What are the moral responsibilities of a very intelligent person to the general public? Should they be held to the same standard of behavior as their less fortunate peers?

A widely accepted dictum in ethics is that “ought” implies “can”.Philosophers disagree about what exactly this means– but I think thatthe kernel of truth in this idea is that we can’t hold someone morallyresponsible for doing things that he or she couldn’t have not done.One's abilities in some sense set the limit of one's obligations. Presumably, it’sin virtue of their possession of certain abilities that other people lack that some people aredescribed as “very intelligent.” But it’s not clear to me that one ofthese abilities is necessarily the ability to act morally. For myreasons for doubt, go here .

Suppose that I'm working on a medical treatment for a project with no known cure or even treatment. My subjects report that they feel much better after receiving the treatment, but subsequent study shows that the treatment is, in fact, ineffective and all that I'm seeing is the placebo effect. Can I ethically tell them the truth and thereby make them feel worse subjectively? Would that violate the "do no harm" principle of medical ethics?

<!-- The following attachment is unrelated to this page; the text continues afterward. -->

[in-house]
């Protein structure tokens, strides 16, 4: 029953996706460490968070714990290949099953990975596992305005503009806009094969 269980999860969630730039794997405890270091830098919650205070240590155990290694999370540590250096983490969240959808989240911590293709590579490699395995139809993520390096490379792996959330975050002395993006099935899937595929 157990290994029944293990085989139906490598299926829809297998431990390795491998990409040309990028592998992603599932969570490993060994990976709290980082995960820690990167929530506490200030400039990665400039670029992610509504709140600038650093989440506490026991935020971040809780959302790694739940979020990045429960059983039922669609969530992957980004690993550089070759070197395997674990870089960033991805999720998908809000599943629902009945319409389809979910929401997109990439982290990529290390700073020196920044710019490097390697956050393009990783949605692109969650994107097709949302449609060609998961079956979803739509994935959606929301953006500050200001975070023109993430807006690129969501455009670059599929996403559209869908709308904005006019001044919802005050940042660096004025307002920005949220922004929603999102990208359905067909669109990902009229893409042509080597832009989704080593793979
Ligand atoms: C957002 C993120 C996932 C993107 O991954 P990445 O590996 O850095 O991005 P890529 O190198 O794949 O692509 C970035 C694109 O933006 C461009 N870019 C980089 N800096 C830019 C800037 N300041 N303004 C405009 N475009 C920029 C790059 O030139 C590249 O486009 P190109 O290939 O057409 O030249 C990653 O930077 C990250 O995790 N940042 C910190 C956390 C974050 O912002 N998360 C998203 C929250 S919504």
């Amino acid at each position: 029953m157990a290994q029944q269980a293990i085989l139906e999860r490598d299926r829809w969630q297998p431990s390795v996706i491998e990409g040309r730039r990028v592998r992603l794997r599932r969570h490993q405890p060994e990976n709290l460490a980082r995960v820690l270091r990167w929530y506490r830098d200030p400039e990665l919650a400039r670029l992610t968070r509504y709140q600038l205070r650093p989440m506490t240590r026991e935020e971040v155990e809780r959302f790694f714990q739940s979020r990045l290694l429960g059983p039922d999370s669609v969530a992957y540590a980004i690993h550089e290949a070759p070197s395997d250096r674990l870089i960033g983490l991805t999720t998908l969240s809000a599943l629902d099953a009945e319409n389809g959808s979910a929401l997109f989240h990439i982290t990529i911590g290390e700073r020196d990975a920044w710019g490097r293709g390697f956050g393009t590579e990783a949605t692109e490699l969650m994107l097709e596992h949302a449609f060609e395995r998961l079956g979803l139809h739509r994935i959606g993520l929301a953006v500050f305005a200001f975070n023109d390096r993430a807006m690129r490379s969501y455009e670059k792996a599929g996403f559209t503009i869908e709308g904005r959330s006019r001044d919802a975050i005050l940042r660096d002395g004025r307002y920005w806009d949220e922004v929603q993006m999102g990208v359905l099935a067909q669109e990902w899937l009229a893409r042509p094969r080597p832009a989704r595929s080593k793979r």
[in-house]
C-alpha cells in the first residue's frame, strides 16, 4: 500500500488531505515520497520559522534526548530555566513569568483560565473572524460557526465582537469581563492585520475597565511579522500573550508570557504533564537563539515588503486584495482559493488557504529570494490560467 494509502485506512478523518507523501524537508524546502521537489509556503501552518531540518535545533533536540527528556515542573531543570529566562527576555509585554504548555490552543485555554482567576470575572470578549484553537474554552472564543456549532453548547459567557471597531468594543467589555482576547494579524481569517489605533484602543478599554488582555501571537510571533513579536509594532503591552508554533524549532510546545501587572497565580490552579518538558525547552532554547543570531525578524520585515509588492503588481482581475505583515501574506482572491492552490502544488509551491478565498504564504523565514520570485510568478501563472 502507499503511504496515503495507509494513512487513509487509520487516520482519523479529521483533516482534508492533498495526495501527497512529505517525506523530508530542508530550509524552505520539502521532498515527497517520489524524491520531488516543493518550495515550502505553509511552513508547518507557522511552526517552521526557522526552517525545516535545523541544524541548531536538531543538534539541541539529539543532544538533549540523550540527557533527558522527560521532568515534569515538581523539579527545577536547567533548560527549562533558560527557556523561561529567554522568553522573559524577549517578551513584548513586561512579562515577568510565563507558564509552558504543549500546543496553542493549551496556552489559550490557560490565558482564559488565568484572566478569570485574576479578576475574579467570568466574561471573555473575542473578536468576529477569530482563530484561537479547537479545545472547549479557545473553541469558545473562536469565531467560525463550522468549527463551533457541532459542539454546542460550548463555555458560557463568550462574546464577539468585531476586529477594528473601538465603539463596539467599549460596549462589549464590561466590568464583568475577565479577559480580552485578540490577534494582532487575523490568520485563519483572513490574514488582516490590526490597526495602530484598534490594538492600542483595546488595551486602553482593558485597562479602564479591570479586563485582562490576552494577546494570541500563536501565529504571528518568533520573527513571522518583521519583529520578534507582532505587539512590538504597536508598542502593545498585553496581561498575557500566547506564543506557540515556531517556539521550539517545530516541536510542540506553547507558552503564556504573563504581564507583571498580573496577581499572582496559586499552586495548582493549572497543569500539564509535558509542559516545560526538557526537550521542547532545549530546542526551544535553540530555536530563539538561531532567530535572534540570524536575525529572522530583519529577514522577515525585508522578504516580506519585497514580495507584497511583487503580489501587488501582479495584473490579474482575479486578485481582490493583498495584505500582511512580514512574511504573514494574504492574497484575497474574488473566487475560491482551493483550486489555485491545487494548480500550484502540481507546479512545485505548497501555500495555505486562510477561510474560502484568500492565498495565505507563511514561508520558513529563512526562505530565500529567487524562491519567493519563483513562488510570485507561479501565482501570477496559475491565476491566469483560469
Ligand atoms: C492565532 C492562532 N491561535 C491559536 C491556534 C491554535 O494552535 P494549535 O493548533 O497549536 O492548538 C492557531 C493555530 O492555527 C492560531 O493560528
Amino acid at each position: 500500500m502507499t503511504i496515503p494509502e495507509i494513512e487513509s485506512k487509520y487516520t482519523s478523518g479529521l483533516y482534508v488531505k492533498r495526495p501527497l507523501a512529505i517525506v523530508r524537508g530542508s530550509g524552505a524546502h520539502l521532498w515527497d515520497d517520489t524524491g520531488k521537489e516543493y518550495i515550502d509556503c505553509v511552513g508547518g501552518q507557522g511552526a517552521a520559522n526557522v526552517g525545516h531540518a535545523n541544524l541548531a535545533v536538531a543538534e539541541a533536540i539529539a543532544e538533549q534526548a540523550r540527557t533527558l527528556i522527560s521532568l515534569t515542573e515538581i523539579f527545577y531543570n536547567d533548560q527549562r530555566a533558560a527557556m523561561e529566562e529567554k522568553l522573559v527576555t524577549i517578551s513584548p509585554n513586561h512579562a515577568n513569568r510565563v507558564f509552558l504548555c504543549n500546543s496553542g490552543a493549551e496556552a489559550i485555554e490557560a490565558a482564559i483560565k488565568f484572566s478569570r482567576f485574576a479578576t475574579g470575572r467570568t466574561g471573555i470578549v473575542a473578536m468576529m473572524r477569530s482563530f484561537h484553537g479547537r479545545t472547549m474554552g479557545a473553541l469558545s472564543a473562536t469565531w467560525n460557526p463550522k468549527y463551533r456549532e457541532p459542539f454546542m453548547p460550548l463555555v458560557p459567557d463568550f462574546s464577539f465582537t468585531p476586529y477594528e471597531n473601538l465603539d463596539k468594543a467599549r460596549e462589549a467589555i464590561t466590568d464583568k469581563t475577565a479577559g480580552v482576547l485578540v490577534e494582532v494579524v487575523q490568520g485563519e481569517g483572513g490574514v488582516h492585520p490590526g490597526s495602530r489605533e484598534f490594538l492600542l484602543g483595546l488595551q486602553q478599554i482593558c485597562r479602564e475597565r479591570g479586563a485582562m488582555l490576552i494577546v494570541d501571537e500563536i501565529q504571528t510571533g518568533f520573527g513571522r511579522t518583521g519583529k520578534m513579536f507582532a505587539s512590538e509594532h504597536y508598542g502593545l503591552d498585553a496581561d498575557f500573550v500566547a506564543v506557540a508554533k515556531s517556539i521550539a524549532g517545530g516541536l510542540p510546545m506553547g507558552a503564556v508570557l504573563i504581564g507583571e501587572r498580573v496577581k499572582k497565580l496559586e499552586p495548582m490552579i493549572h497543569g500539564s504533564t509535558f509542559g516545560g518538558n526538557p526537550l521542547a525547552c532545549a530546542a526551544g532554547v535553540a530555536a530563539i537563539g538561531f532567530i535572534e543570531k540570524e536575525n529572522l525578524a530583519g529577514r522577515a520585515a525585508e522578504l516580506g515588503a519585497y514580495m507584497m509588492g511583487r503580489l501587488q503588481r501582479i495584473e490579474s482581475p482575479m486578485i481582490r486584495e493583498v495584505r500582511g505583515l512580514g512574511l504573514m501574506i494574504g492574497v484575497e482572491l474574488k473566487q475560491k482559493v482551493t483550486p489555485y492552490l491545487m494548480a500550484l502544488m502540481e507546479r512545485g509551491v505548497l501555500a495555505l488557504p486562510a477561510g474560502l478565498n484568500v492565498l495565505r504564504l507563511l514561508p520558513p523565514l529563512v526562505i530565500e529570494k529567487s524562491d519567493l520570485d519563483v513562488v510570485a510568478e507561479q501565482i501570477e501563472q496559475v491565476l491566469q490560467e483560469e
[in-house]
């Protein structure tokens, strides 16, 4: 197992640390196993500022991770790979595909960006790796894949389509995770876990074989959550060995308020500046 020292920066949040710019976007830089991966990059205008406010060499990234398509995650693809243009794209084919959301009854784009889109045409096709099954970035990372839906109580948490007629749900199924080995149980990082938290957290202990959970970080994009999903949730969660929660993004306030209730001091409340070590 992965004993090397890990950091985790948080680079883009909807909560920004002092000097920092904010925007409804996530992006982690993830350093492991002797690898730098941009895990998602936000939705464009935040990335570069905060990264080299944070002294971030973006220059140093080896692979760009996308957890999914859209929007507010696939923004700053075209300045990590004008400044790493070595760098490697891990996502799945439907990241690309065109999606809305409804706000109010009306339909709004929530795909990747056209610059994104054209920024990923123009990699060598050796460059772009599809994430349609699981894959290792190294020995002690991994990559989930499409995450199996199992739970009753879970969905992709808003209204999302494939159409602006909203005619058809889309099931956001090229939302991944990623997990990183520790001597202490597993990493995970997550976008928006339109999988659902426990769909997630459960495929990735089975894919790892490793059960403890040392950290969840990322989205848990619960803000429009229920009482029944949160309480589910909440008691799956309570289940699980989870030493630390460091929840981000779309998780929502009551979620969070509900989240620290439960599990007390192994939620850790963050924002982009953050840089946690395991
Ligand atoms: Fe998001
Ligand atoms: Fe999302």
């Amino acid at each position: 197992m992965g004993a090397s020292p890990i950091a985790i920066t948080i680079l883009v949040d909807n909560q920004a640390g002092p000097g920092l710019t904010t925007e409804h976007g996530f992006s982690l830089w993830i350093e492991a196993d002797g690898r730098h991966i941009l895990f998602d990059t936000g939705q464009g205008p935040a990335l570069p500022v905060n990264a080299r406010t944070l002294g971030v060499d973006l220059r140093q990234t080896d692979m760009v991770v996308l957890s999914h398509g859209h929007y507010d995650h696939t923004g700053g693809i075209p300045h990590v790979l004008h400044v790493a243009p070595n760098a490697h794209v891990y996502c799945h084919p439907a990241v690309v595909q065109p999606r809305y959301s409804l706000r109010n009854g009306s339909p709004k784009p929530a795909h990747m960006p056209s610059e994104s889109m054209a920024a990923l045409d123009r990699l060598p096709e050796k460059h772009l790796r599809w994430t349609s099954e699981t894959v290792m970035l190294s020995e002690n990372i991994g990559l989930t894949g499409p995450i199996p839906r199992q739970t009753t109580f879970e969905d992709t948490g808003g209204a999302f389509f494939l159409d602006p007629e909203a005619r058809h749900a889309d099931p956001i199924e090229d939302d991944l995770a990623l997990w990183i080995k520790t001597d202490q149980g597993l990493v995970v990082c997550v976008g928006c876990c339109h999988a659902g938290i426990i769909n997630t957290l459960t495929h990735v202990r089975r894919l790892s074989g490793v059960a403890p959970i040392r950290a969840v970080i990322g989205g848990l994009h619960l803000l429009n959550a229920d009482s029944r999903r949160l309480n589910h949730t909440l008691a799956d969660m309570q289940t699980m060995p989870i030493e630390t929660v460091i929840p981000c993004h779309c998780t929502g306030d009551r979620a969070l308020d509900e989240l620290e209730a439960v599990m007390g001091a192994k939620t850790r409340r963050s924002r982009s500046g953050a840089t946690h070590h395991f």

The injunction “Do no harm” is hard to follow unless one knows whatcounts as harm, and there is no clear consensus about this issue. Itdoes seem that by making a person feel worse, I am harming her. Feelingbad is in itself a bad thing, and it might also lead to other badthings. If I feel bad, then I may not be able to do other things that Iwould otherwise enjoy, things that I might believe have value inthemselves. At the same time, it seems that I could be harmed if I amprevented from learning the truth about my situation. If I have falsebeliefs, I might make choices that I would otherwise not make, choicesthat lead me to feeling worse than I would otherwise have felt. Could Ibe harmed by being led to believe something false about myself even ifthis false belief never leads to any decrease of good feelings or anyincrease in feelings of pain, dissatisfaction, or discontent? Let’simagine that I believe about myself that I am widely admired and deeplyloved by my friends and family and that this belief...